Istanbul, Beirut, 20 June 2022 – On World Refugee Day, we take the opportunity to raise global awareness of the hurdle facing Syrian refugees who are not sufficiently informed about the dangers facing them in Syria should they be forced to return in the current reality. We call on the UNHCR to fulfill its responsibility to inform Syrian refugees and IDPs of the reality in Syria and prevent the unsafe and premature return of displaced Syrians to an unsafe Syria.

We remind the world of the 13 million displaced Syrians, of whom nearly 5.6 million are refugees, who were forced to leave behind their lives, take risky trips by sea and land, pay hefty amounts of money, simply for reaching a safe haven. Today, after more than a decade, there are schemes to force the Syrian refugees to go back to the very same reality they escaped, for the sake of arbitrarily resolving the displacement crisis and pave the way for a full normalization with the Syrian regime.

With ample evidence of violations against returnees, the policies by some host countries that force Syrians to go back and the increasing hate speech and racism targeting refugees, it has become more important than ever to address the fact that Syrians are not only being deprived from their right to seek asylum but also from their right to know the reality in Syria before return. And while it is the responsibility of the UNHCR to properly inform displaced Syrians of the reality facing them in Syria, it is failing in doing so, so far.

“Every returnee to Syria is a potential detainee. The Syrian regime has proven that its promises are empty and cannot be trusted, and what we saw in the latest Amnesty Law No. 7 of 2022 illustrates that very well,” said Hala, a Syrian refugee living in Turkey.

According to Voice of Displaced Syrians Forum (VDSF) research, 41 per cent of returnees reported that their return was not voluntary. While the safe, voluntary and dignified return is recognized by the UNHCR as an indispensable right for the displaced, yet a critical component of this safe, voluntary and dignified return is access to reliable information about whether it is safe to return. This information helps the displaced understand whether their return conditions have been met, as well as the process involved. In particular, it might help highlight any inconsistencies between the process and their legal rights as refugees and IDPs to return home without fear of harassment or targeting.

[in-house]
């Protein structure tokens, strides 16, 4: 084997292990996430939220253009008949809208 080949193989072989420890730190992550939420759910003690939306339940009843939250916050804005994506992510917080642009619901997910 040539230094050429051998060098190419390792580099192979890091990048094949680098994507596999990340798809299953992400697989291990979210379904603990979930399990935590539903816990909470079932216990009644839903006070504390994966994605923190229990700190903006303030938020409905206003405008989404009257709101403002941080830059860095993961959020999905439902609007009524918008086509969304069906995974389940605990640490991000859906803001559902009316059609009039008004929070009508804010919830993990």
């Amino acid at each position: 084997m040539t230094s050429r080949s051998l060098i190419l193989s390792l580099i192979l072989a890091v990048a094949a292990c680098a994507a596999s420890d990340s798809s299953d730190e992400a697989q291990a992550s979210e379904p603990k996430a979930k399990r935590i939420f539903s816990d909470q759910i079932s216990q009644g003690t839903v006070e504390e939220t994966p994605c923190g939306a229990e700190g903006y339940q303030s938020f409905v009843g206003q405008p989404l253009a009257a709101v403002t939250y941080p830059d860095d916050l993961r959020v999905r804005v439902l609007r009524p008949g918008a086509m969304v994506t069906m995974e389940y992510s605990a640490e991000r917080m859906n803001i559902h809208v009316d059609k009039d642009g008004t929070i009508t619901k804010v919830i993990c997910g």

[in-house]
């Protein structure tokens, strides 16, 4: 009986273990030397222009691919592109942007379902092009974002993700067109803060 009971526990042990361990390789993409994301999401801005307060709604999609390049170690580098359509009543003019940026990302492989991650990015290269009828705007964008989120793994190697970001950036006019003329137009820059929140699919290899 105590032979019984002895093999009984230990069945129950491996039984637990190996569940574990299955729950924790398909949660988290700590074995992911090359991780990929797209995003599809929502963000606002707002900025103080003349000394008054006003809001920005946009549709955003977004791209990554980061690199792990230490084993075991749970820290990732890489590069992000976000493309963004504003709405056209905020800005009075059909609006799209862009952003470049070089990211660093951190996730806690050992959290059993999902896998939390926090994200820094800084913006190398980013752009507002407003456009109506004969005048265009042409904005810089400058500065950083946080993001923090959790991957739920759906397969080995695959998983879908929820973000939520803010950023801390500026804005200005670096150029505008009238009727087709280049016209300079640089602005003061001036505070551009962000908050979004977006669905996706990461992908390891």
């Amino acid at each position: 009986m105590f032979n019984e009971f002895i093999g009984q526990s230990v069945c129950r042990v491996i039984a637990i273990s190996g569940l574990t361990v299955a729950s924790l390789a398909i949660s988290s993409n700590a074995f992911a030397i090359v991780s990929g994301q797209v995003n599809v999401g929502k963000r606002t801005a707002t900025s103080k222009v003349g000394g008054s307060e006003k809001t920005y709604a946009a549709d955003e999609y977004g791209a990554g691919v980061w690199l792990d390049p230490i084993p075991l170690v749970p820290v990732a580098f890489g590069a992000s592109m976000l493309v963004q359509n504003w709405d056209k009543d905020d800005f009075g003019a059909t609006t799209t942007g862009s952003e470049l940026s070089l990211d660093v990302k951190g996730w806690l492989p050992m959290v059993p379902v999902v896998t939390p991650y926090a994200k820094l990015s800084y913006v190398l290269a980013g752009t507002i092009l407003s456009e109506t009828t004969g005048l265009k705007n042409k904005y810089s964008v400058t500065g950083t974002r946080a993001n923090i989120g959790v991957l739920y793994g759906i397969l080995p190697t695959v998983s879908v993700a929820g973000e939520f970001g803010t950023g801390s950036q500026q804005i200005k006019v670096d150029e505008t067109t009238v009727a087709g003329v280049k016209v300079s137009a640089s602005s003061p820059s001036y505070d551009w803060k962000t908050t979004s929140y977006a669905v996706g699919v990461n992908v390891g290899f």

Our research has clearly demonstrated that Syrians do not have sufficient information, especially when it comes to security threats facing them if they are forced to return to regime-held areas in particular. There, they are likely to face arbitrary arrest, forced disappearance, torture, extortion, forced recruitment and harassment. To even go back they must obtain security clearances and so called ‘reconciliation documents’, which not only don’t shield them from persecution, but also may incriminate them.

“We fled not because someone says Damascus is safe or not safe, but for fear of arrest, pursuit and oppression,” said Tarek, a Syrian refugee in Denmark who was stripped from protection by Danish authorities but won the appeal in court, “I cannot go back to a place where my fate is unknown without any guarantees for my family’s safety.”

Previous SACD research shows that a staggering 87 per cent of surveyed Syrian refugees were confident that they had enough information through informal channels to judge whether their return conditions had been met in their areas of origin; informal sources such as family and media were their main sources of information. However, further questioning revealed they were unaware of critical and potentially life-threatening components of the regime’s requirements for return.

That being said, the UNHCR and other relevant UN agencies must, therefore, cease the misleading messaging on the “improving security situation” for returnees, and improve communication, information, and counseling with Syria’s displaced to ensure they are aware of all factors and conditions that might impact their returns’ decisions, including information about how current conditions  and returns procedures impact their rights, and make this communication approach an integral part of future media campaigns.

Signed by: 

  • Syrian Association for Citizens’ Dignity (SACD) 
  • Voices for Displaced Syrians Forum (VDSF) 
  • Syrian Networks League (SNL)